Residents of the Seacoast are facing impossible financial choices in the budget areas where many people have little, if any, flexibility. Gas prices are through the roof. Grocery bills keep getting higher. Housing availability has plummeted and housing costs have skyrocketed.
The state of New Hampshire has little to no control over fuel costs or grocery prices, but state government has numerous tools at its disposal that it could have deployed to help crack the housing crisis.
Just how bad is the problem? It is severe. New Hampshire needs at least 20,000 more affordable housing units than it has today, according to the New Hampshire Housing Finance Authority.
The people directly affected by this crisis fall into three main categories: 1) homeless people, 2) renters, and 3) home buyers.
Let’s start with homeless people. There are 1,450 people experiencing homelessness in New Hampshire on any given night according to the National Alliance to End Homelessness. They are exposed to higher rates of violent crime. A lack of safe housing can lead to dire – and costly – physical and mental health impacts. New Hampshire does not have enough housing to get them off the streets and into safe shelter.
Next are renters. Vacancy rates are less than one percent, according to New Hampshire Housing, so finding an available and affordable apartment is a job unto itself. Where absentee and irresponsible landlords ignore maintenance and safety issues, renters may be stuck because they cannot find alternatives. If someone qualifies for Section 8 low-income housing because they have lost a job, had a serious health issue, or are a sole caregiver, then they are at substantial risk of homelessness because of long waiting lists. Many other landlords are raising rents to levels that far exceed 30% of renters’ incomes, forcing gainfully employed people, especially young people, to leave the state.
For those who want to invest in a home, long a primary component of the American dream, well, good luck. Competition is brutal. Many first-time buyers are having to pay far more than their budgets permit. Other buyers are forced into bidding wars that land far above original listing prices. If people lose at that game enough times, they may even resort to buying "as is" properties, which may require thousands of dollars to make habitable.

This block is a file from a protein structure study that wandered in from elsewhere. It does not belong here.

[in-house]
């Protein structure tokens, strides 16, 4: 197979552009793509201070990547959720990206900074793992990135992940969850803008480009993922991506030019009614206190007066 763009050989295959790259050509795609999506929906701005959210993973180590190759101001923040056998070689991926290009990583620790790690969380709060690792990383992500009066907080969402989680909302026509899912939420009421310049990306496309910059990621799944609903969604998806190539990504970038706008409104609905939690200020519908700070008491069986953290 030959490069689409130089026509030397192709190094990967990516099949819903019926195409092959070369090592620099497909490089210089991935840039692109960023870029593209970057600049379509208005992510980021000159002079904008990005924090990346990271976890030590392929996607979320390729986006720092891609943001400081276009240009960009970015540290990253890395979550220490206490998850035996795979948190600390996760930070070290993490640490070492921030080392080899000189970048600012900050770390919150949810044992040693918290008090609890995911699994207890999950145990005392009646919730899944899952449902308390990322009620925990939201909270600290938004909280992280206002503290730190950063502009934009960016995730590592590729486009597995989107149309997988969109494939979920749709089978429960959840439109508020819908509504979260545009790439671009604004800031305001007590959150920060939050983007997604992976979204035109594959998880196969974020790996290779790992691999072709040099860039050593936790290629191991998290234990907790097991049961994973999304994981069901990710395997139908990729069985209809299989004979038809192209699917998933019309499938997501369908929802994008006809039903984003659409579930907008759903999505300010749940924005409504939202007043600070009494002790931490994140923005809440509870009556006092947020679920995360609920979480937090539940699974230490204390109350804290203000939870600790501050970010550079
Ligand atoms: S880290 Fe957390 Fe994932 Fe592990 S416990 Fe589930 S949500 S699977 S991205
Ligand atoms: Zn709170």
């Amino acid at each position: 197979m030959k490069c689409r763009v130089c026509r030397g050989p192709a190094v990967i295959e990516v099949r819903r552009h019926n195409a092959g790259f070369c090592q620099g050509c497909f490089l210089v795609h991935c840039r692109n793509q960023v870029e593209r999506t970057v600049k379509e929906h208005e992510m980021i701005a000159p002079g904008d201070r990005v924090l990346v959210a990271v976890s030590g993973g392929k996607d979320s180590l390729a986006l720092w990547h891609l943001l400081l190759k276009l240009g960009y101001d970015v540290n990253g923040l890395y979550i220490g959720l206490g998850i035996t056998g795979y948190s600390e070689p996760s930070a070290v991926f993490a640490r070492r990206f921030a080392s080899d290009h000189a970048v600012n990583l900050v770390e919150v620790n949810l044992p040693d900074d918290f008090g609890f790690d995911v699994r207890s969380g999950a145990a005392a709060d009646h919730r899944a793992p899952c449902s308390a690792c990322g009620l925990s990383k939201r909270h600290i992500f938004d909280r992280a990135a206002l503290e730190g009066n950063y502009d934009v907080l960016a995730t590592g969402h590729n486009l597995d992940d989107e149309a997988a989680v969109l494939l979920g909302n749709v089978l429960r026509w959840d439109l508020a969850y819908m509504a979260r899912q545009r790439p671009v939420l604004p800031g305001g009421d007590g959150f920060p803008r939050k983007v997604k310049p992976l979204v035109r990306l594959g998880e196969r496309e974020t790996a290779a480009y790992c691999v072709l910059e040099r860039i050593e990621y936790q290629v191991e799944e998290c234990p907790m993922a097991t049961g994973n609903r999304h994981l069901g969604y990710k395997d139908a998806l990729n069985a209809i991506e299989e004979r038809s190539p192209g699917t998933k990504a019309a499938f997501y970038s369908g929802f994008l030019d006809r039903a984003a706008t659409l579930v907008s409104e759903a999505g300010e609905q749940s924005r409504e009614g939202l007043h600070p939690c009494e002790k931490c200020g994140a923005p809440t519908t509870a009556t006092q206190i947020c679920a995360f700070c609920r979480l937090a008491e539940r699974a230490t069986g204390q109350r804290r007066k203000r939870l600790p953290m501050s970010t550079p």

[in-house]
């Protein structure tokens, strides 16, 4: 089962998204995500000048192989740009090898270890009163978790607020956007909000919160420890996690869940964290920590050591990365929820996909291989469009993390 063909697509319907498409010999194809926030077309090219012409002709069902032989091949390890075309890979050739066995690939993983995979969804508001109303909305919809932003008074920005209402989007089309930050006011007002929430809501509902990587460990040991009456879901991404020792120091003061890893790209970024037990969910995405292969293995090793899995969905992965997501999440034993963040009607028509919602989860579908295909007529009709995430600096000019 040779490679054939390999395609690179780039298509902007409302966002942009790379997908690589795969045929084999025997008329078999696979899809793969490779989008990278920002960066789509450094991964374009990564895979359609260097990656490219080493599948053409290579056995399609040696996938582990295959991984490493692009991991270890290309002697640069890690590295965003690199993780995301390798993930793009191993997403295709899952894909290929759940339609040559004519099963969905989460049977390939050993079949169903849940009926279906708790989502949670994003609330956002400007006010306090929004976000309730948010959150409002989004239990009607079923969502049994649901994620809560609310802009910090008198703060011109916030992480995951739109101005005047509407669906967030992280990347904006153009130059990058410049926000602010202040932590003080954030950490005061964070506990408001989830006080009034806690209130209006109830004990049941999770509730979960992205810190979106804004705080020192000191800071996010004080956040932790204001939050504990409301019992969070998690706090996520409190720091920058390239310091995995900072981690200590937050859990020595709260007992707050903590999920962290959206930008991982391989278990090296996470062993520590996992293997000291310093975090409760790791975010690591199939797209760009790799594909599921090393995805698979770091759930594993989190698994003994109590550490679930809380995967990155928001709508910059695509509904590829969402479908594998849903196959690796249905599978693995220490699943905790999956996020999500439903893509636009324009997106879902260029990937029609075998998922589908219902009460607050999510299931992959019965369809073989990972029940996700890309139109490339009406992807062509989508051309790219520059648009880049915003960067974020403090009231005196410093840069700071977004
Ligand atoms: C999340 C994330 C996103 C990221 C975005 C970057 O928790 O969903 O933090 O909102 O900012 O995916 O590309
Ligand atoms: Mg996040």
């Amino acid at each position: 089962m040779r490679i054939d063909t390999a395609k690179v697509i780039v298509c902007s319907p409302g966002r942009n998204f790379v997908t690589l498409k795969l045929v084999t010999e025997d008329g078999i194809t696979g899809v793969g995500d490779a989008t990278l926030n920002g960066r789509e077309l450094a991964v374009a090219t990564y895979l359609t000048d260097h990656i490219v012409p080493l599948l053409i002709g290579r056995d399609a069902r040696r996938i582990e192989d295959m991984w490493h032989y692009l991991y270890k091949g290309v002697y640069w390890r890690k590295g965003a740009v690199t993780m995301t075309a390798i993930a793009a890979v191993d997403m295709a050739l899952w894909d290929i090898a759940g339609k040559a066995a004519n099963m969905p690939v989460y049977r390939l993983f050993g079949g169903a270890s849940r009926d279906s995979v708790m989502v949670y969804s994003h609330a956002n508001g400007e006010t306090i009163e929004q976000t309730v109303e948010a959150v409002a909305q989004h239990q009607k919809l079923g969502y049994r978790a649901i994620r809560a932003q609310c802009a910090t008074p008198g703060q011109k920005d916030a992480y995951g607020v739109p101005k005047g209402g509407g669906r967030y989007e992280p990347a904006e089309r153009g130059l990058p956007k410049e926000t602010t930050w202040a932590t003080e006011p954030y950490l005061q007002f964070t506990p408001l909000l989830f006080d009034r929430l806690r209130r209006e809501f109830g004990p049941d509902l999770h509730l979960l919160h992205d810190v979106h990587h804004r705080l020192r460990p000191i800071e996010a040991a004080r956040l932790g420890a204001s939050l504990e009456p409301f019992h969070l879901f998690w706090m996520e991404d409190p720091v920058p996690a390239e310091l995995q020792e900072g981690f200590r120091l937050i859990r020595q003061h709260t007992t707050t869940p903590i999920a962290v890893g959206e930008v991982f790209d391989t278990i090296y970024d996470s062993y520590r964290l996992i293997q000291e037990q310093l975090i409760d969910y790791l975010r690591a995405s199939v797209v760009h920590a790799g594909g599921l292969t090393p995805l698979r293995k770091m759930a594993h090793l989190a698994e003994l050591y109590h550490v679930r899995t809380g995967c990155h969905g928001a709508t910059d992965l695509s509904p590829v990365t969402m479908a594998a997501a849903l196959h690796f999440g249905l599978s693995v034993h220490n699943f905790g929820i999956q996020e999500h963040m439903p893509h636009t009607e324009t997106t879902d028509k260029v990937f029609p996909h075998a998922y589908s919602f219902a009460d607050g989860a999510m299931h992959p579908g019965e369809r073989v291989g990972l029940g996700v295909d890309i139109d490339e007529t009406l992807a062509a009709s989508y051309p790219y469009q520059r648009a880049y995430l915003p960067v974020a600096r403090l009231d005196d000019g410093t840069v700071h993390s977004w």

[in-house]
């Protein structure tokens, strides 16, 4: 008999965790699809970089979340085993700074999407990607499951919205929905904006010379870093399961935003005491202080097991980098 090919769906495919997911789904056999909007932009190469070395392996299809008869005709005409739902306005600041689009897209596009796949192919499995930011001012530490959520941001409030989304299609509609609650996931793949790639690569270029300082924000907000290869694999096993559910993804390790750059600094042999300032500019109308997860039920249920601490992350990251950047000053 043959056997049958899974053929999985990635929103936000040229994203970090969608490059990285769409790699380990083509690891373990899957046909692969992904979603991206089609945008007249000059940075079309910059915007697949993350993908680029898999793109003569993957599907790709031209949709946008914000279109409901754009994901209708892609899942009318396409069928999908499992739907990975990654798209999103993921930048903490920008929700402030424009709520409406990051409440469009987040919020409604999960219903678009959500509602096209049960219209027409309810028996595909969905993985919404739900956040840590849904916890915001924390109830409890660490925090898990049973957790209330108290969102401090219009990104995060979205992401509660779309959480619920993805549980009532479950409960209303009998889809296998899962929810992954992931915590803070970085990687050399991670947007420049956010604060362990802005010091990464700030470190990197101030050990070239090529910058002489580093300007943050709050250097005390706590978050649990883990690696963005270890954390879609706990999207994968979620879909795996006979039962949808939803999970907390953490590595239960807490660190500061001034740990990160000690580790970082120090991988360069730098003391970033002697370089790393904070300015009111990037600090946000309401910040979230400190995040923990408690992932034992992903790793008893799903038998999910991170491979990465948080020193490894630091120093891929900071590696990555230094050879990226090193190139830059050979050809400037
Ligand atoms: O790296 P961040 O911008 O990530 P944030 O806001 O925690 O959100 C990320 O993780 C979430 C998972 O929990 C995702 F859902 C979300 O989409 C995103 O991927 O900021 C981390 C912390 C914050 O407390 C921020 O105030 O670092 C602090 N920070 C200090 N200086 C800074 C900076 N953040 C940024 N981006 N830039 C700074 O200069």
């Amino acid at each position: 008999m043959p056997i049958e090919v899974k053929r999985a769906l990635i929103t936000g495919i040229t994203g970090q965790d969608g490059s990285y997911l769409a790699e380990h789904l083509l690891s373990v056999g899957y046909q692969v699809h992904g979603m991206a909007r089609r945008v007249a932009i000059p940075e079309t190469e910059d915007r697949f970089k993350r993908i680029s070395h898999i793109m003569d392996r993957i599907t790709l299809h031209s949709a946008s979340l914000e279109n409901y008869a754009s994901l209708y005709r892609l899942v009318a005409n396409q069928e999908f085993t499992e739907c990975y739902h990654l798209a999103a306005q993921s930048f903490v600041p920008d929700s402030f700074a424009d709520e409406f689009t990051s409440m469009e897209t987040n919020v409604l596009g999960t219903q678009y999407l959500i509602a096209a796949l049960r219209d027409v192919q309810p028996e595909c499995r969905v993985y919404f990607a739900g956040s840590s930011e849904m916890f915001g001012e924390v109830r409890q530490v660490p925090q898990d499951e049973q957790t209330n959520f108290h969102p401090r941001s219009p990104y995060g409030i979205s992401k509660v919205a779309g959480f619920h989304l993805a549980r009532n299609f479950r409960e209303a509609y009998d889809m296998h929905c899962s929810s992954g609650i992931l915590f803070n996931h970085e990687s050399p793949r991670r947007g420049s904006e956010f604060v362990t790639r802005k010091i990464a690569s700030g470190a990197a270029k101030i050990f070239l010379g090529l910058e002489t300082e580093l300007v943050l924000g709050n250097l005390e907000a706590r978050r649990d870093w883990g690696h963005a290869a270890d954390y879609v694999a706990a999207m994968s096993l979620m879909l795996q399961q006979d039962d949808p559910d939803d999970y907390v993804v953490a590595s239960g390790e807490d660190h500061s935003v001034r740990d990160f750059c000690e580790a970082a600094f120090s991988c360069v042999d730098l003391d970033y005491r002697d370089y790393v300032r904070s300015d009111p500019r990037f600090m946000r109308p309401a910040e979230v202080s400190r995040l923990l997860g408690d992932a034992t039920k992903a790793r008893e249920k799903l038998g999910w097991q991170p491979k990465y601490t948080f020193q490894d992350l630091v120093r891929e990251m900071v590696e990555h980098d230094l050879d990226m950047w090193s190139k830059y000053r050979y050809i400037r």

It did not have to be like this.
Republicans, who currently have control of the governor’s office, the Executive Council, the Senate, and the House, have been in a position since November of 2020 to pass almost any legislation they wanted. They could have acted on the housing problem before it ever-so-predictably snowballed into today’s full-blown crisis.
Republicans could have invested state surpluses in transitional and affordable housing. They did not, but Republicans thoroughly enjoyed crowing about their 0.1% cut to the business profits tax. That ideological victory will be cold comfort to people whose businesses fail because their employees have no place to live. Thankfully, our Democratic federal delegation secured more than $23 million in Housing and Urban Development funding for affordable housing for vulnerable people in New Hampshire.
Republicans could have invested state funds to incentivize affordable housing. They did not. Gov. Sununu did, however, accept $100 million from the American Rescue Plan, a plan for which he said he never would have voted. Sixty million dollars of it will go to multi-family housing developers and the New Hampshire Housing Finance Authority. But under Gov. Sununu’s InvestNH, the affordable units will only have rents capped for five years. Gov. Sununu’s is a short-term fix and it is insufficient to address the affordable housing problem. New Hampshire needs to invest in our own economic future.
Republicans could have incentivized cities and towns to rewrite overly restrictive zoning ordinances that prevent multi-family housing and could have encouraged municipalities to accelerate the granting of permits. Yes, there is a $35 million investment being made, and of course, Gov. Sununu is boasting about it, but again: it was the Democratic federal delegation that secured those funds for New Hampshire.
Where are the New Hampshire solutions to New Hampshire’s problems?
We deserve representatives in Concord who can identify and solve problems before they turn into catastrophes. It boggles the mind that one party had full control of our government and they were incapable of or unwilling to offer any real solutions. As a result, we have a record number of people who are homeless, we have hard-working people struggling to find livable and affordable apartments, and we have young people who have to leave a state they want to stay in because they cannot get any footing on the property ladder here.
New Hampshire’s housing crisis? It was brought to you by Republicans.
Erica de Vries is a Hampton resident, attorney, and small business owner.
This article originally appeared on Portsmouth Herald: Blue View: NH’s housing crisis brought to you by Republicans